The idea first came about when, in frustration, I gestured across a panel I was working on and left a finger painted mark behind. Immediately, this felt like a natural way for me to paint, a natural way for me to explore the noise of the material. I wanted to focus on the gestural marks and I chose to limit the colour palette to contrasting orange and blue plus white. Somehow, a limited number of compass drawn black lines found their way into the composition (a side-effect of something else I was working on at the time). I worked two panels side-by-side and the BINARY NOISE diptych was the outcome.
acrylic on shredded receipts on reclaimed panel and frame
2 of 48 cm x 48 cm
A diptych made using a pair of reclaimed framed panels. I had recently been viewing a favourite painting, Like an Open Book by Howard Hodgkin, at the Ashmolean Museum in Oxford and these framed panels seemed ripe for letting the paint escape the panel to explore the frame. Exploring the primary and secondary colours kept the ‘code’ simple and allowed me to focus on getting the paint to run.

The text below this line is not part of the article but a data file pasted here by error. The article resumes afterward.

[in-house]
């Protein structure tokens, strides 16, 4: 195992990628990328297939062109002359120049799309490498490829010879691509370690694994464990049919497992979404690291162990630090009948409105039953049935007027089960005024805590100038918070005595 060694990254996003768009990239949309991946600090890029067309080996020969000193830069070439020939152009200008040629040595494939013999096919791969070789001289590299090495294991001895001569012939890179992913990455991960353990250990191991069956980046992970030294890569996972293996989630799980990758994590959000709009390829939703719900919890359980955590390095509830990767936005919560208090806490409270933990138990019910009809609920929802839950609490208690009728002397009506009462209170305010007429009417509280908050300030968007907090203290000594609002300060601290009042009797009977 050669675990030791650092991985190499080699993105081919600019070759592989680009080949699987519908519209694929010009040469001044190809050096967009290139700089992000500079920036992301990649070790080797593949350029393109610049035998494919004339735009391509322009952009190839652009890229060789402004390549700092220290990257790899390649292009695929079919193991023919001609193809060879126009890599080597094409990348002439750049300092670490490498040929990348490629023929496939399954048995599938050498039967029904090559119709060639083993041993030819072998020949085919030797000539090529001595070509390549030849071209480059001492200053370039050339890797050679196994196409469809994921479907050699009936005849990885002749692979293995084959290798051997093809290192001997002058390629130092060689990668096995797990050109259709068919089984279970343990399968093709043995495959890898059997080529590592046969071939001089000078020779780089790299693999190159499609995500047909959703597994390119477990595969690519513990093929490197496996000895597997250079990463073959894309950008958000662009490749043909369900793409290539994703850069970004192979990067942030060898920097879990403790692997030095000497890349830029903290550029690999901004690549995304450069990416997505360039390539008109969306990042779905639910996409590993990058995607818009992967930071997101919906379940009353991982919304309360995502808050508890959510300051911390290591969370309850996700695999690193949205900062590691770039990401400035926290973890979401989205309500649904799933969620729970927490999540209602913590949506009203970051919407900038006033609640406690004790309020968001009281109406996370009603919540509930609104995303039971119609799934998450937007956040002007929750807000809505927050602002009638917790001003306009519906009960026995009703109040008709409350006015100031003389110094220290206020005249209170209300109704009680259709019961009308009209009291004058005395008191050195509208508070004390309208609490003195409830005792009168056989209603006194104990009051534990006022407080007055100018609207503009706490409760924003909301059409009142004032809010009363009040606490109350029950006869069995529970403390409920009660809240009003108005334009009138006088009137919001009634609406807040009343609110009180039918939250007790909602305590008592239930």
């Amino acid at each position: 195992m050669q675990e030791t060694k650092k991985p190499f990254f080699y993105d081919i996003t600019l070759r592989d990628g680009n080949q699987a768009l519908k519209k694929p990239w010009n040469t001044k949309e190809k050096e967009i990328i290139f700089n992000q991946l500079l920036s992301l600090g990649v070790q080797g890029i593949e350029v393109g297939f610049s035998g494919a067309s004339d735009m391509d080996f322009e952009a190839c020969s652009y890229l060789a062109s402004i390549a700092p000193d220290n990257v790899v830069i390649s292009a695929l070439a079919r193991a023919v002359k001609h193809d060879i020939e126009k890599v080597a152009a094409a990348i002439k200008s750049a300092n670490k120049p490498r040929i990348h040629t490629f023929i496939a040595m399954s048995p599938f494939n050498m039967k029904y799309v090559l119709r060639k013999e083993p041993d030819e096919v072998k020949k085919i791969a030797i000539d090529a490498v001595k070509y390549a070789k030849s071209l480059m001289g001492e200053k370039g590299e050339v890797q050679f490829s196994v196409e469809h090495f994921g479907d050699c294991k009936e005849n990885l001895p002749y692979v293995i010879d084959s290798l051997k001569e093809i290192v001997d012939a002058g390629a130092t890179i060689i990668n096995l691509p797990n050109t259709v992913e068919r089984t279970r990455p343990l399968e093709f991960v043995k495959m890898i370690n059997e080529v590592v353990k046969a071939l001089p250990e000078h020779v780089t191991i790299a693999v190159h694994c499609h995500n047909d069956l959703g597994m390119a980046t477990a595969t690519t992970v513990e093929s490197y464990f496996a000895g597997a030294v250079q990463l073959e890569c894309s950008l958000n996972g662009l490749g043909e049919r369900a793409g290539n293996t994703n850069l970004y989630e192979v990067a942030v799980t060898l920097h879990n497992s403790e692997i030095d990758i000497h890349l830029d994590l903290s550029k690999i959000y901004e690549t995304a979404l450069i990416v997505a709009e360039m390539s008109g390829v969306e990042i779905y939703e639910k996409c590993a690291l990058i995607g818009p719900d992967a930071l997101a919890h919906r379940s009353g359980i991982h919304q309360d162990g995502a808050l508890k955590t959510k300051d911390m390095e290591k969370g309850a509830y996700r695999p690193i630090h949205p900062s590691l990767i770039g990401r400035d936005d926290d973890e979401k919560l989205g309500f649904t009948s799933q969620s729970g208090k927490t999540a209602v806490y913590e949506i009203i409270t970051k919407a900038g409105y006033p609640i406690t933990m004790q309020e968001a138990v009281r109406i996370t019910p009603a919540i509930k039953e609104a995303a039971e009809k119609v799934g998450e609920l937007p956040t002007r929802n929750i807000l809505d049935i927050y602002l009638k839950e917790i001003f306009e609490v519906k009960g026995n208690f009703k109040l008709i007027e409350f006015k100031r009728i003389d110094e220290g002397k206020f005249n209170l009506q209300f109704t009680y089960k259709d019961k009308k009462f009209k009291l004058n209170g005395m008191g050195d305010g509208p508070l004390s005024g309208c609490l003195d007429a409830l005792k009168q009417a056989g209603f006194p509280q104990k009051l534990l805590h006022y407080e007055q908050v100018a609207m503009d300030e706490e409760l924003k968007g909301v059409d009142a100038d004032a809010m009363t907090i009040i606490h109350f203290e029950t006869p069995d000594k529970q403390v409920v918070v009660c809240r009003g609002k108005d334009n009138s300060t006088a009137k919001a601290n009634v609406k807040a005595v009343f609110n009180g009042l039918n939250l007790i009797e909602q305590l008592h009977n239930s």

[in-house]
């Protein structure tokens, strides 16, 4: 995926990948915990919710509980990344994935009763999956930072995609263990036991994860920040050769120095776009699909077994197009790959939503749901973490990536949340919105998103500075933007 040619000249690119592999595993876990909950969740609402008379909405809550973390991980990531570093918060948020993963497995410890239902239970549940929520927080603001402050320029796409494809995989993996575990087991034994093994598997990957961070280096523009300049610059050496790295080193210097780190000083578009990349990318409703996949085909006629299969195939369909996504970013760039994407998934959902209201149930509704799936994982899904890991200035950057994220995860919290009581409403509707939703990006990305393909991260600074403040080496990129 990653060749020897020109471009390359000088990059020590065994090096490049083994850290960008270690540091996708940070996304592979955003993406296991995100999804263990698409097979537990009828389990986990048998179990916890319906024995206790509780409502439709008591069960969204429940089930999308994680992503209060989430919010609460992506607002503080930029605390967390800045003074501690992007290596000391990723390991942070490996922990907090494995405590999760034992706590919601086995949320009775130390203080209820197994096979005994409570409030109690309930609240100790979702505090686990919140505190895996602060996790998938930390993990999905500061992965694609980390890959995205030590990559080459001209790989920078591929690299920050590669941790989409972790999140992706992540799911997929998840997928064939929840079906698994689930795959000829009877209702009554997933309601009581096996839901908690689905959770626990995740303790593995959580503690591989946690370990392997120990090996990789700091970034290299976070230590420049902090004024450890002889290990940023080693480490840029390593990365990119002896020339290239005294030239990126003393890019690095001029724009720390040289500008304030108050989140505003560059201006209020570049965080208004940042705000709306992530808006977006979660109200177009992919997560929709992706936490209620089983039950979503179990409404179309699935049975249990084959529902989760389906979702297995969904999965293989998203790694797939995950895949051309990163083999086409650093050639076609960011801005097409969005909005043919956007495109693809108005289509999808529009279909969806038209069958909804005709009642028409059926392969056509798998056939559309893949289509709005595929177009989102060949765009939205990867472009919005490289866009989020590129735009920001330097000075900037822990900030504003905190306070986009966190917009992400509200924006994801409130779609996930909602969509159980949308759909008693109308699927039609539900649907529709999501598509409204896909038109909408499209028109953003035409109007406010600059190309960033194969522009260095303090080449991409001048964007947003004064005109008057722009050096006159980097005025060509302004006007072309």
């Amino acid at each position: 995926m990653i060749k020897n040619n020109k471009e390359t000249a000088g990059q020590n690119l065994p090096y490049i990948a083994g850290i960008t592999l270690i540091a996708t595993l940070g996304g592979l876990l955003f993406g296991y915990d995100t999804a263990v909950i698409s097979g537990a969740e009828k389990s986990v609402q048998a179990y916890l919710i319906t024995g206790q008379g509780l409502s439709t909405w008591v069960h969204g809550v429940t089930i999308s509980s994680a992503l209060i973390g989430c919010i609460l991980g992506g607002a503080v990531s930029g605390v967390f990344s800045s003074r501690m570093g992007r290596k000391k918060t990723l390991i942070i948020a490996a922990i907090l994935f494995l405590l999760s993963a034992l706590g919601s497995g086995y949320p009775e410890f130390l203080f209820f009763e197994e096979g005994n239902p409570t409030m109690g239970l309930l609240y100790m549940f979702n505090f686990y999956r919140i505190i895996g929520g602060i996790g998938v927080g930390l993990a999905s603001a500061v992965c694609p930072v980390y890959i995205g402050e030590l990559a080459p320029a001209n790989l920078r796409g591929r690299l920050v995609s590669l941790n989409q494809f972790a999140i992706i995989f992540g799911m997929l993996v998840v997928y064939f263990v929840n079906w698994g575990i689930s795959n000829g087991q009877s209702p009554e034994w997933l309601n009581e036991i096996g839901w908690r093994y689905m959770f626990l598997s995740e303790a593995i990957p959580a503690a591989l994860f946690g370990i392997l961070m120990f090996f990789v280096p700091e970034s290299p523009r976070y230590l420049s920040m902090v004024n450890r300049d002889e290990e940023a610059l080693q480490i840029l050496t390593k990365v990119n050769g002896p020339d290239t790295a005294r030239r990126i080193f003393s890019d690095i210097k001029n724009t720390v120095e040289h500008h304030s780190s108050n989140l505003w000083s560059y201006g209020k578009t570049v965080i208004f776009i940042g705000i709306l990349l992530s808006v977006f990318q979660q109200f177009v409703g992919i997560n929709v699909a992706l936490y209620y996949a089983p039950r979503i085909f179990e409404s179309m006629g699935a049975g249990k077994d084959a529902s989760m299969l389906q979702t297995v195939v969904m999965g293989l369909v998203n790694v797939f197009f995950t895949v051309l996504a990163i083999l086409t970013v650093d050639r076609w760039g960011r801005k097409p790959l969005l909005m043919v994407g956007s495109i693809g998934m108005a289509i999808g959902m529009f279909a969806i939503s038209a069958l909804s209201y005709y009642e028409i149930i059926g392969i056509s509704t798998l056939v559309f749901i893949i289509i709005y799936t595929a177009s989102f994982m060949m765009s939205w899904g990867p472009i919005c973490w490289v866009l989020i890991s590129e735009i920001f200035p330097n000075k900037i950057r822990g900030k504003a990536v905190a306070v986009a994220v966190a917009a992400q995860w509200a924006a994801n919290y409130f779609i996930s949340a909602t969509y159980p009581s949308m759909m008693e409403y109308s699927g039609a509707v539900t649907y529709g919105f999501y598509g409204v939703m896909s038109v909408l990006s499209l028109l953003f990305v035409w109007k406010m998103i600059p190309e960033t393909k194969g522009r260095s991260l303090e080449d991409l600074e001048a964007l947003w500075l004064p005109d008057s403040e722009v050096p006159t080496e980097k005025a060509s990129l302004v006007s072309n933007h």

acrylic on shredded receipts on two panels framed as-if one
35 cm x 86 cm framed
Made as an exploration of a noisy surface constructed by gluing shredded receipts to a gessoed panel. The paint was applied to a vertical panel and gravity and the constructed surface defined the noisy outcome. By way of signal the colour strips conform to a tricolour alphabet code. The flow of the paint indicates the flow of the coded words.